The difference doesn't look like much to the naked eye, but it is humongous in the grand scheme of things. It's also a firm reminder that for all the talk of athleticism, wingspan and the like, the most important skill any defender can have is the ability to properly position himself.

Because of that positioning, this is what the two plays look like once James got to the basket.



James got an easy layup in Game 1. He was swallowed up in Game 2 and eventually had a kickout pass deflected by West. Hence, the turnover.


Again: comparing the Game 2 play to the 2.2 second one in Game 1 where Hibbert was off the floor is unfair. The conditions change with 2.2 seconds left, and Hibbert's presence wouldn't have covered up the breakdown George made.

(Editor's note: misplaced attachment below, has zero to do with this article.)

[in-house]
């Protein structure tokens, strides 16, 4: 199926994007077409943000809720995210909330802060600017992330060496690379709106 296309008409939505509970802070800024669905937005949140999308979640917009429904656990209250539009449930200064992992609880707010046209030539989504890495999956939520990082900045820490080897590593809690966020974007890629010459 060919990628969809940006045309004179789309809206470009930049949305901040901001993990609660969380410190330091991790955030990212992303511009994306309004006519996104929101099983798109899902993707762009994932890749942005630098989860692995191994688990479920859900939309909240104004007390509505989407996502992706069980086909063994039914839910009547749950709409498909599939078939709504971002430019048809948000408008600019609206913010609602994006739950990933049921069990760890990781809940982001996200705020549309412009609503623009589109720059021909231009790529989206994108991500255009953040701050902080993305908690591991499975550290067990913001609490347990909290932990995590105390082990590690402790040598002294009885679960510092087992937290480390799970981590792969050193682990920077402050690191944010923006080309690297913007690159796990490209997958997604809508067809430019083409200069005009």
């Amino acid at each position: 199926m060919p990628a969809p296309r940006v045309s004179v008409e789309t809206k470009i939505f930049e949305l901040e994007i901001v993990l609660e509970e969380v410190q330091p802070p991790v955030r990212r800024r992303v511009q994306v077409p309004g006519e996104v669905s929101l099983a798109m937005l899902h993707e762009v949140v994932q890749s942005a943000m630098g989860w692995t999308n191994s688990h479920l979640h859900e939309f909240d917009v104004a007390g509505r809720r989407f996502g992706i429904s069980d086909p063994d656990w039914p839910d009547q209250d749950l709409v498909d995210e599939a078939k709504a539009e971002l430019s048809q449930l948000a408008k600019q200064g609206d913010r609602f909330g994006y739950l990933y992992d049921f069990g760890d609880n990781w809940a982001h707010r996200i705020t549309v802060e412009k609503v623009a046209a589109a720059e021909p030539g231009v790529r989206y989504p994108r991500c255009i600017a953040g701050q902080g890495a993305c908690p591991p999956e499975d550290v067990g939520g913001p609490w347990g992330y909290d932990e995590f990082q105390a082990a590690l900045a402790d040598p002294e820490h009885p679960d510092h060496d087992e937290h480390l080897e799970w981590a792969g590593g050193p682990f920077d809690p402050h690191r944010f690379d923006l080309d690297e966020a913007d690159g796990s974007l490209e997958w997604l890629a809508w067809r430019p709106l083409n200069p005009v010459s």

But comparing the Game 2 play to the sequence that preceded the 2.2 second one in Game 1 is absolutely fair. Taking Hibbert out on that play in Game 1 was a major mistake, and the Pacers paid for it. The poor positioning by West in Hibbert's place contributed to James' layup.

In addition to that, though, George stepped up in Game 2. Victimized by a bad switch with Hill in Game 1, George made a beautiful recovery and stopped James at the point of attack in Game 2. Without that effort, James would have easily scored again.

Ultimately, the Pacers knew exactly what was coming. They took the lessons from Game 1 and applied it to Game 2. That's why this series is tied.